be a silversmithing business, you will still find
historical information from its successors at:
The Dutch spoon, shown by Rene Watkins in your
December newsletter (32), was made in 1867 by the well
known firm VAN KEMPEN (founded in the end of the 18th
century and still in operation).
Fredric Sinfield writes:
The maker of the Renee Watkins spoons was van Kempen of Voorschoten, active
between 1858 and 1924.
Mark 10858 in Meestertekens van Nederlandse Goud-en Zilversmeden 1814-1963.
ISBN 90 1205247 5.
Rattenbury receives this reply about the Argonne Trophy
of the National Cowboy and Western Heritage Museum
( see August Newsletter)
Bill Belisle writes:
...What I can provide is more
information about the Argonne Trophy hallmark.
One good reference for American hallmarks is Kovel's
American Silver Marks by Ralph and Terry Kovel. The mark
in question hallmark can be found there. However, in
this book the mark is not very clear.
Attached are two JPGs from page 42 of American Silver
Manufacturers by Dorothy T. Rainwater. My copy is an old
one, published in 1966. As you'll see by the marks shown,
we can provide Mr. Rattenbury with certainty that the
Argonne Trophy WAS manufactured by the William B. Durgin
Co. This Concord, New Hampshire, company was active from
The company was purchased by Gorham Corporation in 1905,
and the plant was moved to Gorham's facility in
Providence, Rhode Island, in 1931.
Since this trophy was presented in 1922, it is most
probable that it was made at Durgin's Concord, NH,
facility.. Bill Belisle
"A PAGE per MONTH"
In this column we present a page (one
page only) obtained from makers' brochures, books, auction
catalogs or whatever other printed paper, which may be of
particular interest for ASCAS members.
The images will be published at a "low resolution" level and for
private and personal use only
ASCAS presents the images of an advertising of Community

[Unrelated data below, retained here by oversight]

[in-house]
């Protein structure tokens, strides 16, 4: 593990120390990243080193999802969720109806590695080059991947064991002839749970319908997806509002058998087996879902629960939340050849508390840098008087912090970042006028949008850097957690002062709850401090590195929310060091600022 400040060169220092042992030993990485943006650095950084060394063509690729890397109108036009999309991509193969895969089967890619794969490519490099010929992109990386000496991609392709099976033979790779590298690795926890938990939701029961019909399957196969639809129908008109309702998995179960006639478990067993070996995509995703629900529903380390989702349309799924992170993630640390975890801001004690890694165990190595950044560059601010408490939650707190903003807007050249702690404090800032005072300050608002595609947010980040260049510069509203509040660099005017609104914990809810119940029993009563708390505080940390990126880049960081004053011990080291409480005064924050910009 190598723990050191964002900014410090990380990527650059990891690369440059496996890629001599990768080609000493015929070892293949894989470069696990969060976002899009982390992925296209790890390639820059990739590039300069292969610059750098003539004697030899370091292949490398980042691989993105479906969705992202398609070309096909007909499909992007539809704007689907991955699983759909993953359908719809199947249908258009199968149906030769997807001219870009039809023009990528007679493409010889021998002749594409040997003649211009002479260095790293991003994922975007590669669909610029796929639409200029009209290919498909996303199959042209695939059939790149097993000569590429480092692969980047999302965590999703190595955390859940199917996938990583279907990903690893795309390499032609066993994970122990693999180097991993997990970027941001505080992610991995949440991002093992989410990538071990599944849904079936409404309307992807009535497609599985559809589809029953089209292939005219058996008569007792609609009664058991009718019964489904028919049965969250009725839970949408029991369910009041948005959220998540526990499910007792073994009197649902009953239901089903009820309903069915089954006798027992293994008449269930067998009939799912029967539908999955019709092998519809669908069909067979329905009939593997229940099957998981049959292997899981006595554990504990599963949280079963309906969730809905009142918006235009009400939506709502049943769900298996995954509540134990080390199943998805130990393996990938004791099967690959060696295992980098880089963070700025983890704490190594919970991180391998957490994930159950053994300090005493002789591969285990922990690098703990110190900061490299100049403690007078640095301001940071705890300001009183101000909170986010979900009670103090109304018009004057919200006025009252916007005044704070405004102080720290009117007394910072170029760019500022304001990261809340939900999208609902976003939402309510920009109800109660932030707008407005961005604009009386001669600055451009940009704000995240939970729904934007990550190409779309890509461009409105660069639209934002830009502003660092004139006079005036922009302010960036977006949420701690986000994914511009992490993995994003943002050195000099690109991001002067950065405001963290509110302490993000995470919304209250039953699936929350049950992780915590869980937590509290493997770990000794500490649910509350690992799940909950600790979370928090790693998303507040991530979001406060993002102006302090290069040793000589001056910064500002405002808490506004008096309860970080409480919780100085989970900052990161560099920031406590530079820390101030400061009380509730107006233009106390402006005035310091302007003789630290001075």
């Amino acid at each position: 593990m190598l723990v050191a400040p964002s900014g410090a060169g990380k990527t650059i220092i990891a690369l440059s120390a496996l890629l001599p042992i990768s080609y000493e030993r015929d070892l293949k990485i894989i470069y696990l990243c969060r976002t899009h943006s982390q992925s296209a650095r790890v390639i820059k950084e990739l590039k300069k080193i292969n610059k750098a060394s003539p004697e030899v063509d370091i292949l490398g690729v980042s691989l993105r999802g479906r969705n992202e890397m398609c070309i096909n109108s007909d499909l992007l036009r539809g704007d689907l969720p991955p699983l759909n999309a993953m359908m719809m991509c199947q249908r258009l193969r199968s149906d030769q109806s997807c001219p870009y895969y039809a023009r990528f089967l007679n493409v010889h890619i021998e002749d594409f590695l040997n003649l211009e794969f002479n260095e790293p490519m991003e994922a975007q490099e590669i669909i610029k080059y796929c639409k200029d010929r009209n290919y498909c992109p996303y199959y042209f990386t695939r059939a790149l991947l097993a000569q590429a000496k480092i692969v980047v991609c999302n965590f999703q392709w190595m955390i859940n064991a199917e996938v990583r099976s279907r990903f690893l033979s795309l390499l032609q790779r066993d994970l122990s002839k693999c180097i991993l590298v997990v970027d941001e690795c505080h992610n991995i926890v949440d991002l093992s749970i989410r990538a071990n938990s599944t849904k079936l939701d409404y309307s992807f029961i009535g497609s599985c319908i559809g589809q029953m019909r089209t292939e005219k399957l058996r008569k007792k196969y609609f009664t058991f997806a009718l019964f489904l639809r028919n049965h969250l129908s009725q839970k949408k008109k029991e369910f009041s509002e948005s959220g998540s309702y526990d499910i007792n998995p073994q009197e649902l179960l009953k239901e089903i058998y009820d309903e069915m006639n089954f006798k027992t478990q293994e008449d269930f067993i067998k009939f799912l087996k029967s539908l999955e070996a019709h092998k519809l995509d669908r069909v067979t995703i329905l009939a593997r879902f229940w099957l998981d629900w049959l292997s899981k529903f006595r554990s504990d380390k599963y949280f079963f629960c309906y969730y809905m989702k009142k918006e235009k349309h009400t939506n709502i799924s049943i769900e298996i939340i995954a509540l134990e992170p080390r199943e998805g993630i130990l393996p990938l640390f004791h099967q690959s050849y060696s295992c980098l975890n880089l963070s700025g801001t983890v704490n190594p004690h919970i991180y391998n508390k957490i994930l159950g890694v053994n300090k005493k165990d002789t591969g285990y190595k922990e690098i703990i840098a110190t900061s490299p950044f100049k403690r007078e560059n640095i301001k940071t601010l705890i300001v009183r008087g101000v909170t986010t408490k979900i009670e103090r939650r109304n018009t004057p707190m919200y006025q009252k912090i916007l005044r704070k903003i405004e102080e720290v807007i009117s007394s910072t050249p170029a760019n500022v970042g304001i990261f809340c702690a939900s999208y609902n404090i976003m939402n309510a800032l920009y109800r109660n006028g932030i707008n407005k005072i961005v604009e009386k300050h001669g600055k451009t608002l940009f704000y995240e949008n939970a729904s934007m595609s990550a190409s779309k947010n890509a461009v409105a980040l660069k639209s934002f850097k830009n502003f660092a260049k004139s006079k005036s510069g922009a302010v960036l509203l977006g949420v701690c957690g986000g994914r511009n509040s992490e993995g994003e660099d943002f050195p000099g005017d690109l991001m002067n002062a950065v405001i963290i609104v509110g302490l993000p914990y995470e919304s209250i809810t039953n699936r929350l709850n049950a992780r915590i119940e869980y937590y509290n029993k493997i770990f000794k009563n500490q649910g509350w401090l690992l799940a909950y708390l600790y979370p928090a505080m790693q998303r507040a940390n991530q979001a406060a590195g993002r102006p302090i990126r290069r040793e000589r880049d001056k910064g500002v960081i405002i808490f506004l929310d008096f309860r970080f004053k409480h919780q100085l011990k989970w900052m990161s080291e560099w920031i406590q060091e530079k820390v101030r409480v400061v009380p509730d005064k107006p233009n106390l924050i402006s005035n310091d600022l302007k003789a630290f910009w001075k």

Silverplate published in 1946.
Community Silverplate was manufactured by Oneida
Silversmiths, Sherrill, New York
ASCAS needs new images for next editions of this column.
Members' contribution will be greatly appreciated.
Please send your images and information to ASCAS e-mail
"A WORD per MONTH"
In this column we presents an abstract
from a page of the "What is? Silver Dictionary"
POMANDER - "MEMENTO MORI"
"Pomander", from French pomme dambre, i.e.
apple of amber, is a ball made of perfumes, such as
ambergris (whence the name), musk, or civet...
"Memento mori", literally, remember you must die,
is a motif used as decoration of various articles of
silverware in the form of a reminder of mortality, e.g.
a coffin, a death's head or a skeleton....
Closing our JANUARY 2007 edition of ASCAS
Newsletter I hope you have appreciated its content.
Your comments, suggestions and advice will be of great help.
My thanks to Joan Barrington (Canada), Bill Belisle (USA), Mary Dostal (USA), Jayne
Dye (USA), Leslie Gray (England UK), Dave Hill (Scotland UK),
Michael Kaufman (USA), Janjaap Luijt (the Nederland), Noël
Lommers (Belgium), Wayne Robbins USA), Alfonso Samayoa
(Guatemala), Willand Ringborg (Sweden), Fredric Sinfield (Australia) for their invaluable
ASCAS is a community of people having a common
interest in antique silver.
It is a non-profit association without commercial links.
Membership is open to whomever has a true interest in
this subject matter.
ASCAS has no real property and no fees are requested nor
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and ignores and is not responsible for any other
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published or supplied for publication, by its members
who, in any case, maintain the property of their works